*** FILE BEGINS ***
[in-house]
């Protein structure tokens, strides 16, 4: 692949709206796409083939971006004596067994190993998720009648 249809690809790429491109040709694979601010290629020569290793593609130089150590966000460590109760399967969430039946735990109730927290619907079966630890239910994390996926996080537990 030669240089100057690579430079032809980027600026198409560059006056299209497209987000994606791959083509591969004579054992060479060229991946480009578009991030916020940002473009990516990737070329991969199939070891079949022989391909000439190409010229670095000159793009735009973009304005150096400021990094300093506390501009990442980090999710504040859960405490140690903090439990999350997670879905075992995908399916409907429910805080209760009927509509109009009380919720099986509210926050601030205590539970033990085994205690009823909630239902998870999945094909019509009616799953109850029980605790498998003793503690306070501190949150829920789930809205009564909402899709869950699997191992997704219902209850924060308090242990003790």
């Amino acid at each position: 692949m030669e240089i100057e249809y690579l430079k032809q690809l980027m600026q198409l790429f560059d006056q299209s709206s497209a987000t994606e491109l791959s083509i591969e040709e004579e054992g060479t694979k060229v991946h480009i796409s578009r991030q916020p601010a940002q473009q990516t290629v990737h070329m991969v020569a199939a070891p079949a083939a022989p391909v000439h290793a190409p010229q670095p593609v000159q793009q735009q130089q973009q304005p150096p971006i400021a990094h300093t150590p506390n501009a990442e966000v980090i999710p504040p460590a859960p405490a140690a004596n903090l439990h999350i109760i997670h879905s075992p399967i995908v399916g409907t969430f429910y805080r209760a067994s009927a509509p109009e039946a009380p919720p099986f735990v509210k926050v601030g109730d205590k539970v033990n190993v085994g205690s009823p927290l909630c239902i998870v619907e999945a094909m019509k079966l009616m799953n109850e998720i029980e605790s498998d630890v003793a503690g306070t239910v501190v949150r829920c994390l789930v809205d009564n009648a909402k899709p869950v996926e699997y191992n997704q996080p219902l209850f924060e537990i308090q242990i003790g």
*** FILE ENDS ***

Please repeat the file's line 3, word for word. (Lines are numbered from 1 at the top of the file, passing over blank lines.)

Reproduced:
């Amino acid at each position: 692949m030669e240089i100057e249809y690579l430079k032809q690809l980027m600026q198409l790429f560059d006056q299209s709206s497209a987000t994606e491109l791959s083509i591969e040709e004579e054992g060479t694979k060229v991946h480009i796409s578009r991030q916020p601010a940002q473009q990516t290629v990737h070329m991969v020569a199939a070891p079949a083939a022989p391909v000439h290793a190409p010229q670095p593609v000159q793009q735009q130089q973009q304005p150096p971006i400021a990094h300093t150590p506390n501009a990442e966000v980090i999710p504040p460590a859960p405490a140690a004596n903090l439990h999350i109760i997670h879905s075992p399967i995908v399916g409907t969430f429910y805080r209760a067994s009927a509509p109009e039946a009380p919720p099986f735990v509210k926050v601030g109730d205590k539970v033990n190993v085994g205690s009823p927290l909630c239902i998870v619907e999945a094909m019509k079966l009616m799953n109850e998720i029980e605790s498998d630890v003793a503690g306070t239910v501190v949150r829920c994390l789930v809205d009564n009648a909402k899709p869950v996926e699997y191992n997704q996080p219902l209850f924060e537990i308090q242990i003790g």